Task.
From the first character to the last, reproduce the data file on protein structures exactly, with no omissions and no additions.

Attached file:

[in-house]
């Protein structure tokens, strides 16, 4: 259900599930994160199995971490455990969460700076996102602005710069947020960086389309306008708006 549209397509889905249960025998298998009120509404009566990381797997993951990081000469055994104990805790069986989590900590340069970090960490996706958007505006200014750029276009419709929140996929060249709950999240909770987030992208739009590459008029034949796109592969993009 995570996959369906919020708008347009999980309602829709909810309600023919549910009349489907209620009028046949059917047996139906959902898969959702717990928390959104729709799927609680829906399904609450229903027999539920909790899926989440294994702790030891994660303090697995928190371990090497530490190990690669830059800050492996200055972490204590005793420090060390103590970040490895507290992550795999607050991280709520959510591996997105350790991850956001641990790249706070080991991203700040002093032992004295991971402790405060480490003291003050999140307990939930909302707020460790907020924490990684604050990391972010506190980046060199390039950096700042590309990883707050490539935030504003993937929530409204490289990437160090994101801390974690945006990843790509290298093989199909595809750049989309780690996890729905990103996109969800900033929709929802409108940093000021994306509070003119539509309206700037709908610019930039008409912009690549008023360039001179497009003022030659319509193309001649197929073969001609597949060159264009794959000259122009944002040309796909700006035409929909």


[in-house]
């Protein structure tokens, strides 16, 4: 259900599930994160199995971490455990969460700076996102602005710069947020960086389309306008708006 549209397509889905249960025998298998009120509404009566990381797997993951990081000469055994104990805790069986989590900590340069970090960490996706958007505006200014750029276009419709929140996929060249709950999240909770987030992208739009590459008029034949796109592969993009 995570996959369906919020708008347009999980309602829709909810309600023919549910009349489907209620009028046949059917047996139906959902898969959702717990928390959104729709799927609680829906399904609450229903027999539920909790899926989440294994702790030891994660303090697995928190371990090497530490190990690669830059800050492996200055972490204590005793420090060390103590970040490895507290992550795999607050991280709520959510591996997105350790991850956001641990790249706070080991991203700040002093032992004295991971402790405060480490003291003050999140307990939930909302707020460790907020924490990684604050990391972010506190980046060199390039950096700042590309990883707050490539935030504003993937929530409204490289990437160090994101801390974690945006990843790509290298093989199909595809750049989309780690996890729905990103996109969800900033929709929802409108940093000021994306509070003119539509309206700037709908610019930039008409912009690549008023360039001179497009003022030659319509193309001649197929073969001609597949060159264009794959000259122009944002040309796909700006035409929909």